'The treacherous massacre of English women and children at Cawnpore by Nena Sahib', 1857
Tinted lithograph by T Packer, published by Stannard and Dixon, 7 Poland St, London, 12 October 1857.
Cawnpore was a major crossing point on the River Ganges, and an important junction, where the Grand Trunk Road and the road from Jhansi to Lucknow crossed. In June 1857, during the Indian Mutiny (1857-1859), the Bengal Army sepoys stationed there rebelled, looted the treasury and laid siege to Major-General Sir Hugh Wheeler's garrison. Wheeler retreated to a dry earthen entrenchment just outside the city.
On 25 June, the leader of the rebels, Nana Sahib, offered safe conduct to the River Ganges for all those inside the entrenchment, and boats to take them down to Allahabad. Wheeler accepted, and two days later the Europeans marched out towards the landing stage (shown here). As they embarked in their vessels, a shot was heard. The Indian boatmen, instead of pushing off, jumped overboard and made for the shore. Fearful of treachery, the British immediately opened fire. The Nana's men replied with grapeshot and the boats were soon full of casualties. Most of the 60 men who survived the short battle were immediately killed by the Nana's troops. Wheeler was among the dead.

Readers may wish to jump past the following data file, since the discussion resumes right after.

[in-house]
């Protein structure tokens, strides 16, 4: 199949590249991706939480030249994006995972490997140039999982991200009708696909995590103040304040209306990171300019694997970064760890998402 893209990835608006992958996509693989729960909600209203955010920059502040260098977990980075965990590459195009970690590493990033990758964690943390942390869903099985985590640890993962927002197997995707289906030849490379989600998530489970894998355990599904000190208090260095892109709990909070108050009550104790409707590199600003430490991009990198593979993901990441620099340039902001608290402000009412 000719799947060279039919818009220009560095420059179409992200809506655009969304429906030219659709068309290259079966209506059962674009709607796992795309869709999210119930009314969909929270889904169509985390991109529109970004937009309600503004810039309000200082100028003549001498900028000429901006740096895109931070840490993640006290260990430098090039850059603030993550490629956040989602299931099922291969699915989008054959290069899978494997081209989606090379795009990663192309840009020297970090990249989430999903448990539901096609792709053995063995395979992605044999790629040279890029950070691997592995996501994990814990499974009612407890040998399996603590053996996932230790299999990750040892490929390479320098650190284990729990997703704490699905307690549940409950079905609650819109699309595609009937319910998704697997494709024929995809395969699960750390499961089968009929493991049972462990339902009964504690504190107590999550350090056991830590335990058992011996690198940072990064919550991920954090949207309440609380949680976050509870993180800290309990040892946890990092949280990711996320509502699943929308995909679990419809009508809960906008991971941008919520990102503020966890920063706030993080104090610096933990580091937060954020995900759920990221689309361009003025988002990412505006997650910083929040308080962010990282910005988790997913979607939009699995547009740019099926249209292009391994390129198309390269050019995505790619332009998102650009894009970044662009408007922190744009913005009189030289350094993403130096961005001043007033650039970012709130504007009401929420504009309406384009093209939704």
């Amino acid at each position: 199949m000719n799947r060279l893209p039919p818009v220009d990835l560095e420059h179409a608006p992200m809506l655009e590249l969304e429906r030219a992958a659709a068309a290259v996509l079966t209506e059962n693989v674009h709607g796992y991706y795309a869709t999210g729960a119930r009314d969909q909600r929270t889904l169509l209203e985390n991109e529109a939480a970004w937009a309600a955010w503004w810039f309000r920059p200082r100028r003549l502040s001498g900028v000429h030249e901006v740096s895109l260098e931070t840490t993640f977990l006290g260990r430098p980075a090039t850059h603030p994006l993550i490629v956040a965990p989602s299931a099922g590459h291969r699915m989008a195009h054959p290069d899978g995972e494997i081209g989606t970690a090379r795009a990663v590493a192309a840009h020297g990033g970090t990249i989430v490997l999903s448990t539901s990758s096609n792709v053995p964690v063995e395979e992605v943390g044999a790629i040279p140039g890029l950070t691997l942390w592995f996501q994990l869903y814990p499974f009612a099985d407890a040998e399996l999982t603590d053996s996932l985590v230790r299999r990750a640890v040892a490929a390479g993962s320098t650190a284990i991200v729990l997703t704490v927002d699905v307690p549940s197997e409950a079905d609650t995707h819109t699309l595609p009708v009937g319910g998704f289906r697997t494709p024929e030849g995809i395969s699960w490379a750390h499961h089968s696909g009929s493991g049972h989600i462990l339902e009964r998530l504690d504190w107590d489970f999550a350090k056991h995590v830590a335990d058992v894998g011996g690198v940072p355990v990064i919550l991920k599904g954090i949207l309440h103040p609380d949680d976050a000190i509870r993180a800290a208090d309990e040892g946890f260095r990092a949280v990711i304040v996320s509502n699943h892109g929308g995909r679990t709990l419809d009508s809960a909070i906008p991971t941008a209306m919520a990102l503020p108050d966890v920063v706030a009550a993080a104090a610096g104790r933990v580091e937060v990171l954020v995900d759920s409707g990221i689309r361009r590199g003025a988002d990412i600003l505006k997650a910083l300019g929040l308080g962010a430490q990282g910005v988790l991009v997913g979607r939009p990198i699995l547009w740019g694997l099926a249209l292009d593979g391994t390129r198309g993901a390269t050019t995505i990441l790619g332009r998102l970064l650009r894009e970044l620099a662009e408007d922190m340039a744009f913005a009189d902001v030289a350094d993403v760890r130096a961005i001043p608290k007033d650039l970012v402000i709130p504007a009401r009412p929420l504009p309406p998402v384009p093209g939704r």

Despite the title of the work and its depiction of females being slain, most of the women and children survived the attack. They were kept as hostages in the days that followed, but were eventually killed in another, far more notorious massacre.
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